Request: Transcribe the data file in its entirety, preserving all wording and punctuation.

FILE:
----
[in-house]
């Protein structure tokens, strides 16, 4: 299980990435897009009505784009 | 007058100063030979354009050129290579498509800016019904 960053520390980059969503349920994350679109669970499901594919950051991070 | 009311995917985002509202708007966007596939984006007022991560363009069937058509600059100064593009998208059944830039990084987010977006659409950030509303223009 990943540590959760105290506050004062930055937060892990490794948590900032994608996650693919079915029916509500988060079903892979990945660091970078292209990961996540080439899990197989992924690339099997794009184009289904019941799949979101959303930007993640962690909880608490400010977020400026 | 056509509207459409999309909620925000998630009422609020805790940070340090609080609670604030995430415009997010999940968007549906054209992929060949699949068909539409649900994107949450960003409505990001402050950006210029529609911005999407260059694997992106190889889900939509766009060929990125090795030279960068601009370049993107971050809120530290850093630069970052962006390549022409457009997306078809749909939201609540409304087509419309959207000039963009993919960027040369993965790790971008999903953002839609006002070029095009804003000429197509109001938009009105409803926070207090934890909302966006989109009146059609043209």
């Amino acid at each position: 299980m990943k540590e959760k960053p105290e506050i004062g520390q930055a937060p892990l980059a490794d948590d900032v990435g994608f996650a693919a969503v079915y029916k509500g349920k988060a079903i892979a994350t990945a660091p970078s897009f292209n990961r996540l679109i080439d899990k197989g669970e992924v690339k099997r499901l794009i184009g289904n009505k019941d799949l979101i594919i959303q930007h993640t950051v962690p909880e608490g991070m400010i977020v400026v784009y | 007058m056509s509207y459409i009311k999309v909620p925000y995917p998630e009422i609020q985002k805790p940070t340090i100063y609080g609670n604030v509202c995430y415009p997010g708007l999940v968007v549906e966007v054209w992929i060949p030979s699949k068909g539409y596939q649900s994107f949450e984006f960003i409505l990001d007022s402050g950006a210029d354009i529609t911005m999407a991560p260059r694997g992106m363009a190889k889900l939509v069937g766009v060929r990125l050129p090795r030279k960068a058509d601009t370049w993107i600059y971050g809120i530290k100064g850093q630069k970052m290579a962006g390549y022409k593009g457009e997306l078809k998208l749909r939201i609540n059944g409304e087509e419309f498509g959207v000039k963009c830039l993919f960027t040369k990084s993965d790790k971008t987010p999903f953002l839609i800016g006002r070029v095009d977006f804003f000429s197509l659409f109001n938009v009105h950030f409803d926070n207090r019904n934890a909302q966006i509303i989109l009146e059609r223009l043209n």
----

[in-house]
């Protein structure tokens, strides 16, 4: 299980990435897009009505784009 | 007058100063030979354009050129290579498509800016019904 960053520390980059969503349920994350679109669970499901594919950051991070 | 009311995917985002509202708007966007596939984006007022991560363009069937058509600059100064593009998208059944830039990084987010977006659409950030509303223009 990943540590959760105290506050004062930055937060892990490794948590900032994608996650693919079915029916509500988060079903892979990945660091970078292209990961996540080439899990197989992924690339099997794009184009289904019941799949979101959303930007993640962690909880608490400010977020400026 | 056509509207459409999309909620925000998630009422609020805790940070340090609080609670604030995430415009997010999940968007549906054209992929060949699949068909539409649900994107949450960003409505990001402050950006210029529609911005999407260059694997992106190889889900939509766009060929990125090795030279960068601009370049993107971050809120530290850093630069970052962006390549022409457009997306078809749909939201609540409304087509419309959207000039963009993919960027040369993965790790971008999903953002839609006002070029095009804003000429197509109001938009009105409803926070207090934890909302966006989109009146059609043209």
């Amino acid at each position: 299980m990943k540590e959760k960053p105290e506050i004062g520390q930055a937060p892990l980059a490794d948590d900032v990435g994608f996650a693919a969503v079915y029916k509500g349920k988060a079903i892979a994350t990945a660091p970078s897009f292209n990961r996540l679109i080439d899990k197989g669970e992924v690339k099997r499901l794009i184009g289904n009505k019941d799949l979101i594919i959303q930007h993640t950051v962690p909880e608490g991070m400010i977020v400026v784009y | 007058m056509s509207y459409i009311k999309v909620p925000y995917p998630e009422i609020q985002k805790p940070t340090i100063y609080g609670n604030v509202c995430y415009p997010g708007l999940v968007v549906e966007v054209w992929i060949p030979s699949k068909g539409y596939q649900s994107f949450e984006f960003i409505l990001d007022s402050g950006a210029d354009i529609t911005m999407a991560p260059r694997g992106m363009a190889k889900l939509v069937g766009v060929r990125l050129p090795r030279k960068a058509d601009t370049w993107i600059y971050g809120i530290k100064g850093q630069k970052m290579a962006g390549y022409k593009g457009e997306l078809k998208l749909r939201i609540n059944g409304e087509e419309f498509g959207v000039k963009c830039l993919f960027t040369k990084s993965d790790k971008t987010p999903f953002l839609i800016g006002r070029v095009d977006f804003f000429s197509l659409f109001n938009v009105h950030f409803d926070n207090r019904n934890a909302q966006i509303i989109l009146e059609r223009l043209n």